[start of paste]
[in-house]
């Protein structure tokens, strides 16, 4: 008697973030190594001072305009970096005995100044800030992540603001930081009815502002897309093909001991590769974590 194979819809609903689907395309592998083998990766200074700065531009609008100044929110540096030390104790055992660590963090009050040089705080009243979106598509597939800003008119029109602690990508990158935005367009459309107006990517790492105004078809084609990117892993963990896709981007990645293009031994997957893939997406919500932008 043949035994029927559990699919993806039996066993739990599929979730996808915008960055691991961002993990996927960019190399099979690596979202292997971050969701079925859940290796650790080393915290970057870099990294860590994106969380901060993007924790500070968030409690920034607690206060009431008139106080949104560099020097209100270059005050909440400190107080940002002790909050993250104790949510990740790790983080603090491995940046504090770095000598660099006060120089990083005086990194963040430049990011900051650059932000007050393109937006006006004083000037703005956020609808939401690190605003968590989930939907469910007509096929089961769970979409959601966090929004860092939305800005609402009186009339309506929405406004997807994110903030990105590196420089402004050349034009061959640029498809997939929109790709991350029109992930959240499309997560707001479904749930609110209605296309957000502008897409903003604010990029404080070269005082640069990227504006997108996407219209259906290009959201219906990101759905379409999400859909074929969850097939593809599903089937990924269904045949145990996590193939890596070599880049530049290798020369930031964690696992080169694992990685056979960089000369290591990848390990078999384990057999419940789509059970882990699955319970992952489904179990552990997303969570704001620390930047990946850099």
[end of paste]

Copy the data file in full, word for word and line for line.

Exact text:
[in-house]
């Protein structure tokens, strides 16, 4: 008697973030190594001072305009970096005995100044800030992540603001930081009815502002897309093909001991590769974590 194979819809609903689907395309592998083998990766200074700065531009609008100044929110540096030390104790055992660590963090009050040089705080009243979106598509597939800003008119029109602690990508990158935005367009459309107006990517790492105004078809084609990117892993963990896709981007990645293009031994997957893939997406919500932008 043949035994029927559990699919993806039996066993739990599929979730996808915008960055691991961002993990996927960019190399099979690596979202292997971050969701079925859940290796650790080393915290970057870099990294860590994106969380901060993007924790500070968030409690920034607690206060009431008139106080949104560099020097209100270059005050909440400190107080940002002790909050993250104790949510990740790790983080603090491995940046504090770095000598660099006060120089990083005086990194963040430049990011900051650059932000007050393109937006006006004083000037703005956020609808939401690190605003968590989930939907469910007509096929089961769970979409959601966090929004860092939305800005609402009186009339309506929405406004997807994110903030990105590196420089402004050349034009061959640029498809997939929109790709991350029109992930959240499309997560707001479904749930609110209605296309957000502008897409903003604010990029404080070269005082640069990227504006997108996407219209259906290009959201219906990101759905379409999400859909074929969850097939593809599903089937990924269904045949145990996590193939890596070599880049530049290798020369930031964690696992080169694992990685056979960089000369290591990848390990078999384990057999419940789509059970882990699955319970992952489904179990552990997303969570704001620390930047990946850099």